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Figure 8. Cytotoxicity. Graph shows the number of cells per field counted on the surface of the CNTp and the IP-CHA (a). Mean values were compared using Student’s t test (n = 7). N.S.: Not Significant. Viable cells were stained with calcein AM (acetoxymethyl) and fluoresced green, while dead cells were stained with EthD-III and fluoresced red. Most of MC3T3-E1 cells were alive on CNTp (b,c) and IP-CHA (d,e) scaffolds at day 1 (b,d) and day 3 (c,f). White bars: 100 µm.
Figure 8. Cytotoxicity. Graph shows the number of cells per field counted on the surface of the CNTp and the IP-CHA (a). Mean values were compared using Student’s t test (n = 7). N.S.: Not Significant. Viable cells were stained with calcein AM (acetoxymethyl) and fluoresced green, while dead cells were stained with EthD-III and fluoresced red. Most of MC3T3-E1 cells were alive on CNTp (b,c) and IP-CHA (d,e) scaffolds at day 1 (b,d) and day 3 (c,f). White bars: 100 µm.
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Figure 9. Alkaline Phosphatase (ALP) activity. Graph shows the ALP activity of the MC3T3-E1 cells cultured in the presence or absence of rhMP-2 on the surface of the CNTp and the IP-CHA. Mean values were compared using Student’s t test (n = 4).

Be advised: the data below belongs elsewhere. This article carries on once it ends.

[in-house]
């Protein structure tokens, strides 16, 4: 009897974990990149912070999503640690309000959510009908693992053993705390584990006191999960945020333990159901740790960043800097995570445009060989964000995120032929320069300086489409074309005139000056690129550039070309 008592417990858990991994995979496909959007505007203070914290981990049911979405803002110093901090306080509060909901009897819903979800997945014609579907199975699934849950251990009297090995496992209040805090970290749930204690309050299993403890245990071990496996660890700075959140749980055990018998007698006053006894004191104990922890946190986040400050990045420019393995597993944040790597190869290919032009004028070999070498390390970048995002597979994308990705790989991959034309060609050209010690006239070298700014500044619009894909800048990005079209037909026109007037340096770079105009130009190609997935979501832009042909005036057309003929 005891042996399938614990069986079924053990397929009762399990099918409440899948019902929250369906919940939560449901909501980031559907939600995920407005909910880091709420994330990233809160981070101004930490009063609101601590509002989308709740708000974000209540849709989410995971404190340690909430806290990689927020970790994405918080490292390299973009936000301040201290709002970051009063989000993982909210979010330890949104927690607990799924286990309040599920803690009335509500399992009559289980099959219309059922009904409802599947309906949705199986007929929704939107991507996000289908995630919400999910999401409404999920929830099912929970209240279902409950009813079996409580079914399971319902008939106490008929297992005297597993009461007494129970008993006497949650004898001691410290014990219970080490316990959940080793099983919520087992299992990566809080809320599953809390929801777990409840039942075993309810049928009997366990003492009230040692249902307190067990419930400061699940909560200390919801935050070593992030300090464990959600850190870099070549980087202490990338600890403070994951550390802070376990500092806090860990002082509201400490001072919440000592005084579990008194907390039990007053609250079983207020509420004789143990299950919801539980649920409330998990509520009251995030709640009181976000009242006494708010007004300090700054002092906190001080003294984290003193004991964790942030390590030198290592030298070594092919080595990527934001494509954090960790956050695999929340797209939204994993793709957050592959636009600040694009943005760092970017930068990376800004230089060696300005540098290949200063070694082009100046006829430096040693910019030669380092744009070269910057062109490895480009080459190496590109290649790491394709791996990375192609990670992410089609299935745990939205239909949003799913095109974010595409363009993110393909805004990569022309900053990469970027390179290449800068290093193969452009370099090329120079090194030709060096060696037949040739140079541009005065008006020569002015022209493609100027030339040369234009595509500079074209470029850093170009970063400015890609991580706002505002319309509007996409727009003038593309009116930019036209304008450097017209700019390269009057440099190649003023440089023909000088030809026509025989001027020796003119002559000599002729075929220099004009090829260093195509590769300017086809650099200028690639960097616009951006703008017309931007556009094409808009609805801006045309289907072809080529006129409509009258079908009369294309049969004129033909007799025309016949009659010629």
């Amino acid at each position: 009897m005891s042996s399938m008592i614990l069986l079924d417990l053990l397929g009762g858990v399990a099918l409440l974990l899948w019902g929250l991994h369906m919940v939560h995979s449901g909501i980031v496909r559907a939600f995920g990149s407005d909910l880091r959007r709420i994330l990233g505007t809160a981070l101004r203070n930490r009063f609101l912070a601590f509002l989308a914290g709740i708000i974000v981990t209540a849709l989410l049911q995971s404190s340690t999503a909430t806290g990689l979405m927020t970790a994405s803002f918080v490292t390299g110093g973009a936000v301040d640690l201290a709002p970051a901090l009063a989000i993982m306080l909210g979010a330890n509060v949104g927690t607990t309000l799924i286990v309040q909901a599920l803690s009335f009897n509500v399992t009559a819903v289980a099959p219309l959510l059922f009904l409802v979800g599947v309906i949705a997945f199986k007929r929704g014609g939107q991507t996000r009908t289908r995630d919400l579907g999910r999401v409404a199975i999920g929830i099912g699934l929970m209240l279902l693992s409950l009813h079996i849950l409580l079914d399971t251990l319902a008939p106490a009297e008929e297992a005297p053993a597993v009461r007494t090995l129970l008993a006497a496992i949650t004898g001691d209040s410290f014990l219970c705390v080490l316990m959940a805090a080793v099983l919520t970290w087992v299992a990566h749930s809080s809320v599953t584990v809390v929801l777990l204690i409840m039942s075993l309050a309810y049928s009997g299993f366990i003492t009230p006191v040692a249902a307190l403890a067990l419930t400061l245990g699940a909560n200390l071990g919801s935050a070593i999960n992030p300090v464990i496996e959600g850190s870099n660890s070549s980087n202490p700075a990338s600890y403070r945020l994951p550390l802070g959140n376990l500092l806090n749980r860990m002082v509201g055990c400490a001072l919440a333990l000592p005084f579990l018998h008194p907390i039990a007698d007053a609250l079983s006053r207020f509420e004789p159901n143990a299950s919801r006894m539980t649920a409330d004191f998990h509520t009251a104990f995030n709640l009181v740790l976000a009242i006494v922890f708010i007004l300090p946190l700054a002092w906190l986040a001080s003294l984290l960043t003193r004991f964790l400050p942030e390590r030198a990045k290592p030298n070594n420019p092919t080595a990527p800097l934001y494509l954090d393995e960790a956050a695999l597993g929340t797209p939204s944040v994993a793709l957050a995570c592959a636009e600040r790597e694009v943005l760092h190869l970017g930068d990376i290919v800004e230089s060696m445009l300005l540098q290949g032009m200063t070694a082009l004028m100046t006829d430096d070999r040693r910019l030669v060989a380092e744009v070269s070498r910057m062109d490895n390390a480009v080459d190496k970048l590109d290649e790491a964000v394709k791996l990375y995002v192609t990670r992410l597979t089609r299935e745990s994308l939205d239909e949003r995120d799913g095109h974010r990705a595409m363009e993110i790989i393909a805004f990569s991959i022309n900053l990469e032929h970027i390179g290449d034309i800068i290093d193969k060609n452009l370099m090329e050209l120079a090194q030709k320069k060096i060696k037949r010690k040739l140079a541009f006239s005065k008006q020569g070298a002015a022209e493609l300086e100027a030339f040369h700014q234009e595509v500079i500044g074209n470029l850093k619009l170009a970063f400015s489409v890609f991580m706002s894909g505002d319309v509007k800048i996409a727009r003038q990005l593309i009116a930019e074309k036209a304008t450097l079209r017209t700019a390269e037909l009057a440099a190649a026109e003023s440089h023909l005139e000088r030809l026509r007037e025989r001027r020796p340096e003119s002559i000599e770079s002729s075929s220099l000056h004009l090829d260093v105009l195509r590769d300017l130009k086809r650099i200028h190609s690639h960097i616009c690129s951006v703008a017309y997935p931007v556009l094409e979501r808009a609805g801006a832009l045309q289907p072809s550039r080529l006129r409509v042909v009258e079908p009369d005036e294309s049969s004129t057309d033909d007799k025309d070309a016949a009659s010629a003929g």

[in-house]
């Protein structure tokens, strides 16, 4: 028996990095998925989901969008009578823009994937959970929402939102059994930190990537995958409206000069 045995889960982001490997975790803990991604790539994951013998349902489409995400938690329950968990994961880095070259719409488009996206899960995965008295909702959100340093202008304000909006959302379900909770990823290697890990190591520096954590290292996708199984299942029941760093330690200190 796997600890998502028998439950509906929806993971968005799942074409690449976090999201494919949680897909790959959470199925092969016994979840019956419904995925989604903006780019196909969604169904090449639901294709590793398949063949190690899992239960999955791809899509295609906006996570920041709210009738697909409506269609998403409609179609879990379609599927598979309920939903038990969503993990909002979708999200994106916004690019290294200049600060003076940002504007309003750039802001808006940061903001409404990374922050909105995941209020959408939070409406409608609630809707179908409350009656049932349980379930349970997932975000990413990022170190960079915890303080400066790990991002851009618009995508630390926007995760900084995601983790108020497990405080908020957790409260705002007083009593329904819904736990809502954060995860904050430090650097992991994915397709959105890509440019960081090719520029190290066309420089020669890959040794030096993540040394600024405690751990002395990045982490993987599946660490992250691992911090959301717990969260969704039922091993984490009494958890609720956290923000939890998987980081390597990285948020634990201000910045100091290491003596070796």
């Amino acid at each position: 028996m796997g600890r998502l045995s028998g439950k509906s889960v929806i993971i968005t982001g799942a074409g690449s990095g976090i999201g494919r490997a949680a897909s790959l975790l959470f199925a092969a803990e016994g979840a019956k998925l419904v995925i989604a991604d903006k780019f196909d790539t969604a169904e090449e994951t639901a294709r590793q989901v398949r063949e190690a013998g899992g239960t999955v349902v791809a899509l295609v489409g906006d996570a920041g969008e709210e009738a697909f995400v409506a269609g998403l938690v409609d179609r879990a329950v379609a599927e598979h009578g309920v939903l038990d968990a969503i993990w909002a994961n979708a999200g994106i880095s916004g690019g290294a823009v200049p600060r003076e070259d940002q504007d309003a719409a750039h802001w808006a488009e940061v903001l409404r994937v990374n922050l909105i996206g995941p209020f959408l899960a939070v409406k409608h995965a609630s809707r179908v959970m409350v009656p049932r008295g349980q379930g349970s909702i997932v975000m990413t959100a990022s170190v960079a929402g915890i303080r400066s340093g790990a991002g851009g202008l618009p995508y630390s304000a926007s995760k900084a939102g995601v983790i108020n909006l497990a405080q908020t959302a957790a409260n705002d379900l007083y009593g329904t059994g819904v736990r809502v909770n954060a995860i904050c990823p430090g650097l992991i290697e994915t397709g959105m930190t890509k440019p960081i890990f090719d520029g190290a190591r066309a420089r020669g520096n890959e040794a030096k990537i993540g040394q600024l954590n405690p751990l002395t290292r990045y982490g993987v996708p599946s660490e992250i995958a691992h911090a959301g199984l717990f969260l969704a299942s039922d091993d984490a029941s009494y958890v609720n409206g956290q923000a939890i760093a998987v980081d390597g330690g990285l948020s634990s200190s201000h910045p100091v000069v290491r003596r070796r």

Figure 9. Alkaline Phosphatase (ALP) activity. Graph shows the ALP activity of the MC3T3-E1 cells cultured in the presence or absence of rhMP-2 on the surface of the CNTp and the IP-CHA. Mean values were compared using Student’s t test (n = 4).
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Figure 10. (a) Micro-CT and histological image of empty control, IP-CHA, and CNTp scaffold implanted in the calvarial defects of ddY mice for 12 weeks; (b) A bar diagram showing the newly formed bone area/20× field in the calvarial defect of ddY mice implanted with each scaffold for 12 weeks. Mean values were compared using one-way ANOVA followed by Tukey’s post hoc test (n = 7). N.S.: Not Significant.